Have you thought about other projects after Truth Be Told is published?

I’m delighted to say I’ve sold a 3rd book to MuseItUp. Second Chances follows up with a supporting character from Vermont Escape, Mike Riley. I had to promise him his own book to get the book finished the way I’d planned. Second Chances is the beginning of a series about four women friends who met in second grade in camp. The short tag is: “When a member of the board of a non-profit arts agency in Fort Worth turns up dead, the homicide detective assigned to the case looks at everyone involved in the organization, including the Executive Director. I’m about 25 thousand words into the second book in this series.

Is there anything you find particularly challenging in writing (not marketing)? What was the hardest thing about writing your books?

Everything! LOL Seriously, I’ve found it’s much more difficult to write a series, even with a different heroine, hero, supporting characters, and setting. Before I submitted Second Chances, I kept checking back with Vermont Escape to see what I’d said about Mike. It was important to make sure he hadn’t gone from being a coffee drinker to a tea drinker, that if I described him in any way, I made him the same in SC. Now, I’ve started the second book about the friends, and I’m making lists of what everyone drinks, eye and hair color, and height, to mention the basic things that set us apart. I’ll need to include traits and habits, fears, etc. It’s nightmarish.

What's a typical writing day like for you? Where do you write?

Well, I don’t have a typical day, but I always work in my study on the big-screened computer with the ergonomic keyboard wearing a support on my right hand. I also have a cup or glass of something near. Iced water, hot or cold tea/coffee. My current WIP is the first book I’ve written since being published, and it’s difficult to juggle all the social media and emails with writing. I love to blog, either on my own or someone else’s blog. I like to spend huge chunks of time writing, rather than in fits and starts.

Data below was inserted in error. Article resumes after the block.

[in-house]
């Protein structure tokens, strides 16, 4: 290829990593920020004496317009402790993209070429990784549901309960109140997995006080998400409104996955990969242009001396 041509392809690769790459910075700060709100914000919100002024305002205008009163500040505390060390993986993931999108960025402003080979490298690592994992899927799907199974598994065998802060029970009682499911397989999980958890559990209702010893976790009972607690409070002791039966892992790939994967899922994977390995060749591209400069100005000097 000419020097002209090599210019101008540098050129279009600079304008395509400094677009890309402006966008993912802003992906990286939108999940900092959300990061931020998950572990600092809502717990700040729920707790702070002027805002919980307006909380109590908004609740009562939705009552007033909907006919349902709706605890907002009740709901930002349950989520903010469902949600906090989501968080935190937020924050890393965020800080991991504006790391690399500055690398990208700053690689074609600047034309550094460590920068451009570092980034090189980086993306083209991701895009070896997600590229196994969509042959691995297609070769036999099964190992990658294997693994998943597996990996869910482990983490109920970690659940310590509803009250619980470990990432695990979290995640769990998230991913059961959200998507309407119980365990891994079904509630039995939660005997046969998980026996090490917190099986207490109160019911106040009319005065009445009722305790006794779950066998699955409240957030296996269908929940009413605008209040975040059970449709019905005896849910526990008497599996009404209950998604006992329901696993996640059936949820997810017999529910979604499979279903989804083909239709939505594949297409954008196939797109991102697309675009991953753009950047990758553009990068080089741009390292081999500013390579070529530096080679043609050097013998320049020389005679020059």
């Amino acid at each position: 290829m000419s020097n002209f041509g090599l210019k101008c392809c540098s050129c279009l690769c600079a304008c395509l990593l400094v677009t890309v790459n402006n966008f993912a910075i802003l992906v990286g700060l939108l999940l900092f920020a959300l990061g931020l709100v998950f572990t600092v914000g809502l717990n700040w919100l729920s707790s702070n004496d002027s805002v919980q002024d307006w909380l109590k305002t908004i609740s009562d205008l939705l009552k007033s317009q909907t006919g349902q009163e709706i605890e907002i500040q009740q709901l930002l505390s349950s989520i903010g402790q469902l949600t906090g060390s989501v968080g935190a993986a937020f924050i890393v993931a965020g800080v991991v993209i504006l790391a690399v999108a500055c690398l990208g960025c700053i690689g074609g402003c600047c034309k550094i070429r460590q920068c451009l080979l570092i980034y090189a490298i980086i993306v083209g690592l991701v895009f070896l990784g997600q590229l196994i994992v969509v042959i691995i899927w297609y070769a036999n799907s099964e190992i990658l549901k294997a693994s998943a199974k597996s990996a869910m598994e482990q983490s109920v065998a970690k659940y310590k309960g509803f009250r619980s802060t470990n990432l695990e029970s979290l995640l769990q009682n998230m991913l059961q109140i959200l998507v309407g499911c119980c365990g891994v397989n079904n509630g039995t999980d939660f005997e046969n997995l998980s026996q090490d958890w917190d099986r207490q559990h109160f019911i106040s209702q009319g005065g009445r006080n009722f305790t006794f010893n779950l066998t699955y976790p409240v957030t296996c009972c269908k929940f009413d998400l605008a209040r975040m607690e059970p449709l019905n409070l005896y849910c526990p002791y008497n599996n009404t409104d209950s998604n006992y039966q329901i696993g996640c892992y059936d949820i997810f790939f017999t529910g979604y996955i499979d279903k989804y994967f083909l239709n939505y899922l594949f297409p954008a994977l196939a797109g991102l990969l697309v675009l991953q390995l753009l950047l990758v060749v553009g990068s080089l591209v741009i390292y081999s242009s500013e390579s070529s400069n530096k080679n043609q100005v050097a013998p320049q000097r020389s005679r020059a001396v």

What is the best thing about being an author?

The best thing about being a published author is when someone says they loved my book. It’s like standing on a stage and getting applause. That’s pretty special. Most people go through their lives never getting to experience that euphoria.

Please tell us about an important lesson, life has taught you.

It has to be to never give up. That certainly applies to my writing journey. I’m so thankful, I never gave in, but there were so many times. I thought, “Gee, it’s not fun to be hit like this by the critiques, contest judges and editors/agents.” But I kept learning (and we all do that at our own pace) and improving and am very grateful to have found MIU.

Marsha, thank you so much for being on my blog today. I wish you all the best with your books and future writing endeavors.

You’re welcome, Susan.

Vermont Escape can be found at:


B & N


Truth Be Told releases next month and I don’t have the cover yet.

Social Links: for Thoughts on Thursday and Tuesday Author Chats!/marsha.r.west @marsha.r.west @Marsharwest

Posted By Susan Bernhardt

Holi – The Spring Festival of Colors